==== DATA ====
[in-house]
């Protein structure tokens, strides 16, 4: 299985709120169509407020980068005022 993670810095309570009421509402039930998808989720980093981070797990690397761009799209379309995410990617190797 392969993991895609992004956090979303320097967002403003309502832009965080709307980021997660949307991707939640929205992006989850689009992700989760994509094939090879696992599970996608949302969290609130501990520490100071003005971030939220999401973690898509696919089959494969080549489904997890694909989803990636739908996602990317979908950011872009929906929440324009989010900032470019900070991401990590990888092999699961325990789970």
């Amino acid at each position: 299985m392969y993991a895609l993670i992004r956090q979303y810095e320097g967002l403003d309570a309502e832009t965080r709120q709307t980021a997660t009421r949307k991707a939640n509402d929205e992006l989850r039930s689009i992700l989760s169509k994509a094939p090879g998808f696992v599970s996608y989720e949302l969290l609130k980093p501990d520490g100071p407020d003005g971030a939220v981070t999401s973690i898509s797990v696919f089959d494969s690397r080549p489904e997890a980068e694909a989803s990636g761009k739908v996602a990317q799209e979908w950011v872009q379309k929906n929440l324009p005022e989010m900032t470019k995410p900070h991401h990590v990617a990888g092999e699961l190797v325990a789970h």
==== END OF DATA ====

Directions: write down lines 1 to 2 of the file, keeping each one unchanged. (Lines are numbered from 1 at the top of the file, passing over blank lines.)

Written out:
[in-house]
């Protein structure tokens, strides 16, 4: 299985709120169509407020980068005022 993670810095309570009421509402039930998808989720980093981070797990690397761009799209379309995410990617190797 392969993991895609992004956090979303320097967002403003309502832009965080709307980021997660949307991707939640929205992006989850689009992700989760994509094939090879696992599970996608949302969290609130501990520490100071003005971030939220999401973690898509696919089959494969080549489904997890694909989803990636739908996602990317979908950011872009929906929440324009989010900032470019900070991401990590990888092999699961325990789970």